Are you confused about 'The Cloud'? Maybe you manage a small to mid-sized business and are unsure how the cloud would benefit your your company? Or perhaps you want to know more about the risks involved with migrating your business to the cloud?
If you answered, YES, to any of those questions you could be making some fairly common technology errors that could be affecting your bottom line and the ability to grow your business. Don't worry - you are not alone! Most business owners and managers do not have the time or the resources to fully understand the most current advances coming out of the world of technology.
with this in mind, here are a few terms and tips to help you understand 'The Cloud' and how it relates to your business.
What and Where is the Cloud?
In the most basic terms "going to the cloud" simply means putting your critical data and business applications on someone else's computer. You and your employees then access those applications and data through the internet. Those computers are typically servers that are stored in large data centers. Most business owners that have some or all of their "stuff" (yes, that's the technical term used in the industry) in the cloud but cannot tell you precisely where that data is stored. The four largest and most popular cloud providers are Microsoft, AWS (Amazon Web Services), Google, and IBM.
Should you Move your Business to the Cloud?
If you haven't been living under a rock the last few years, you have likely been inundated with commercials and ads leading you to believe that migrating your business to this magical cloud with cure all the problems with your business... The old phrase, "If it sounds too good to be true..." definitely applies here.
The cloud can offer a number of benefits to a business but it is by no means a magic wand that will immediately eliminate all your issues. Moving to the cloud should be as much of a business decision as it is a technical decision. Cloud services have a significantly lower start-up cost than an internal server-based infrastructure and can be scaled much faster and without additional hardware.
The drawback to the cloud is you will have to pay a recurring fee to maintain your license and you are at the mercy of your cloud provider meaning if they decide to raise their rates you'll have to pay or move providers.
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What are the Risks Associated with the Cloud?
As with any type of change you have to manage the risks involved. Here are a few to consider:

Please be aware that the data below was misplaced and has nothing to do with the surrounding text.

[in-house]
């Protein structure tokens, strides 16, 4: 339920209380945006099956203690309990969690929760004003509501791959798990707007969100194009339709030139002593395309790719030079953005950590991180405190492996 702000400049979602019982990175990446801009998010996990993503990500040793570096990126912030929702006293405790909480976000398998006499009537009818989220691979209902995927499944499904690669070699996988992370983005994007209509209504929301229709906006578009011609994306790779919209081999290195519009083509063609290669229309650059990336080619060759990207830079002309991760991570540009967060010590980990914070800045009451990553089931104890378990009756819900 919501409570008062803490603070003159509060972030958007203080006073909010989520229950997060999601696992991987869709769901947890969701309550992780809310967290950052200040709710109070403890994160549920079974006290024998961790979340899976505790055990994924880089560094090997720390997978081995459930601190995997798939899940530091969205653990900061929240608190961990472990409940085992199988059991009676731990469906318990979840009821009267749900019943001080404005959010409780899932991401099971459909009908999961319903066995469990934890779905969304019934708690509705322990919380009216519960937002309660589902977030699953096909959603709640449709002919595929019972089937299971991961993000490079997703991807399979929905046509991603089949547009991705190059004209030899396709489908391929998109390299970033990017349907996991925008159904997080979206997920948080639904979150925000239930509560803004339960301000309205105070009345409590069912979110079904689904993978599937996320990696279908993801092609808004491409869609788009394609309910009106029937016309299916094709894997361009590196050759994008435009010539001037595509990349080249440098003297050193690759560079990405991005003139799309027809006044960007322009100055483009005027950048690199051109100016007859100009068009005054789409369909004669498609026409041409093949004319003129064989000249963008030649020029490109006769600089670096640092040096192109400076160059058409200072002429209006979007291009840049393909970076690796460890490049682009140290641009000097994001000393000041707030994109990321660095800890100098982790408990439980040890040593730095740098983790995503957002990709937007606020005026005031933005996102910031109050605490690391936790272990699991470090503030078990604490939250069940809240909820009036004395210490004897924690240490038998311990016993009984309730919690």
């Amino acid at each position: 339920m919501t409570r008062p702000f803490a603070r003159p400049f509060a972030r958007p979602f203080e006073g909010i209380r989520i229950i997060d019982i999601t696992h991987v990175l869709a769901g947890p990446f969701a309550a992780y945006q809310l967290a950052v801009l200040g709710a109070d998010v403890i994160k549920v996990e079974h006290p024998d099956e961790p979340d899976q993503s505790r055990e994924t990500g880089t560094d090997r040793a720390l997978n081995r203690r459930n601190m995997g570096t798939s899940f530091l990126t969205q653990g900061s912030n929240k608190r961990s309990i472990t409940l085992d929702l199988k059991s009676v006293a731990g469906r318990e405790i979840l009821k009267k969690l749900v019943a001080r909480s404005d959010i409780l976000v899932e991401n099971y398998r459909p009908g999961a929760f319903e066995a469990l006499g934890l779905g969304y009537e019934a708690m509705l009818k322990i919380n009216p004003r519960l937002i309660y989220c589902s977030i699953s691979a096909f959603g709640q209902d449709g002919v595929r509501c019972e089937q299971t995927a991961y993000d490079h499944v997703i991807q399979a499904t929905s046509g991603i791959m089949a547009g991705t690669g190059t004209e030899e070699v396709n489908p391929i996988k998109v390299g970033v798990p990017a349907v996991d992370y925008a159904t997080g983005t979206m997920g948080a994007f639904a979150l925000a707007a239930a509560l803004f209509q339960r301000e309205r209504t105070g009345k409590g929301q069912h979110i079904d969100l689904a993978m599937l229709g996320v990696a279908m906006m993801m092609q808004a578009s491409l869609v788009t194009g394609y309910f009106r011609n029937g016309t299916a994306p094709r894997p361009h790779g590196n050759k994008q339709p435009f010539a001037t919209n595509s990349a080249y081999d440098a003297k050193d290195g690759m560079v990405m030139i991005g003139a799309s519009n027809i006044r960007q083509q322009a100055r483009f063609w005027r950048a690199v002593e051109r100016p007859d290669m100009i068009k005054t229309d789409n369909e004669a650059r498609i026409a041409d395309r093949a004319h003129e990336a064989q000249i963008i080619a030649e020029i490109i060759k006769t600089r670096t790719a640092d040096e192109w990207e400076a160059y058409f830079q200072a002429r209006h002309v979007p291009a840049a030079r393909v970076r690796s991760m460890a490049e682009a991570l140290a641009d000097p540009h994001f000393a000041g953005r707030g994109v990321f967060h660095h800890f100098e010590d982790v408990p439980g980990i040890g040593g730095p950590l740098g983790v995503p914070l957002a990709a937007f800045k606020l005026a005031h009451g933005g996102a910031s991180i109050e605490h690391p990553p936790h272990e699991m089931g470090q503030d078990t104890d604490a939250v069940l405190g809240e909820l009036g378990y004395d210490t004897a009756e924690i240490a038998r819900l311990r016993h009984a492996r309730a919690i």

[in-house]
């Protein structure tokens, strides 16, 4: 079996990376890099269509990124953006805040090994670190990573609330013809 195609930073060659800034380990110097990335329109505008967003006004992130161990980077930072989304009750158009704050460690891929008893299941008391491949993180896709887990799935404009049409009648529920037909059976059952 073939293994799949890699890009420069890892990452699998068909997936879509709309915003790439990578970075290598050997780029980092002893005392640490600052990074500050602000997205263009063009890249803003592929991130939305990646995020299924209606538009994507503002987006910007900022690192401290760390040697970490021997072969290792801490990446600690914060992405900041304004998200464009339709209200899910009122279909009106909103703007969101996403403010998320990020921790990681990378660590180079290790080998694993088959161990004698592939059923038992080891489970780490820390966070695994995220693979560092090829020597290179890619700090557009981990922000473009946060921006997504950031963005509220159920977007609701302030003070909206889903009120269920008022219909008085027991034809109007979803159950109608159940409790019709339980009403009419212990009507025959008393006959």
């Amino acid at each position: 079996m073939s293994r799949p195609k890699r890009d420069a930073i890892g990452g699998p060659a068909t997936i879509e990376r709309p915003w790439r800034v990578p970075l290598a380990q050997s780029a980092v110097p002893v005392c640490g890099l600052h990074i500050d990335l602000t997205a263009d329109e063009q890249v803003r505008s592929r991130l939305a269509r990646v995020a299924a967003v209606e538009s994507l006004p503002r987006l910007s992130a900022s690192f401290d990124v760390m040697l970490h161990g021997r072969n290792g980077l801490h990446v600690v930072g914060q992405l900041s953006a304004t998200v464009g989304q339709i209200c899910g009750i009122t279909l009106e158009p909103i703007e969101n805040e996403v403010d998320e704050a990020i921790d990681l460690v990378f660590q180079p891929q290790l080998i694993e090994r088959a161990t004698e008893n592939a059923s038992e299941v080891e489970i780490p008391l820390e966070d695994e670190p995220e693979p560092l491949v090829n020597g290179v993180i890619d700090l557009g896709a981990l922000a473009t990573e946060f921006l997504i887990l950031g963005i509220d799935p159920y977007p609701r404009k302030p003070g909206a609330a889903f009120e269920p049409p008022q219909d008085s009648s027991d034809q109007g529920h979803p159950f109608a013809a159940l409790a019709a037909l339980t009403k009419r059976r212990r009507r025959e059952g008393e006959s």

Security - Cloud service providers have a bigger target on their back because of the value of the data they house on their network. Cyber criminals will always follow the money. If you have moved to the cloud or are considering a move, give us a call to discuss security enhancements for your cloud-based critical data and applications.
Loss of Control - At the end of the day, whatever you have with a cloud service provider is, for a better term, "your stuff." Make sure that you can get "your stuff" back if that relationship sours. In most cases the provider shouldn't have any issues with this but you should always prepare for the worst.
Vendor Risk - Relying on a cloud service provider means that you are vulnerable if the vendor runs info problems. This could include lawsuits, bankruptcy, or regulatory investigations, so make sure you choose a respectable partner that is in good standing!
Downtime - From time-to-time your cloud service may experience an outage which means you would temporarily lose access to anything you have stored on the cloud. Whether the outage was the result of actions/mistakes made by the cloud service provider or simply the loss of internet connection, you should prepare yourself for these types of situations. Hybrid cloud environments can help alleviate this issue.
End User Support - When you have issues with a cloud service is can be problematic getting a hold of one of the big providers via an 1-800 number. Working with an Managed Service Provider or 3rd party technology company could assist in troubleshooting and act as a liaison in these situations.
The cloud is here to stay. If you are new to cloud solutions start small, we recommend a hybrid approach where you can migrate pieces of your IT environment (like email server or a CRM) to the cloud one at a time. As you become more comfortable with the cloud you can make informed decisions on strategies to help grow your business. And remember the experts at Four Winds are here to help and can help you design and implement the perfect cloud solution to meet the demands of your business.
Still not sure if the cloud is right for you? Find out how four real businesses reaped massive benefits by moving away from their on-premise server and migrating to the cloud in this case study from Microsoft! Download your free copy today: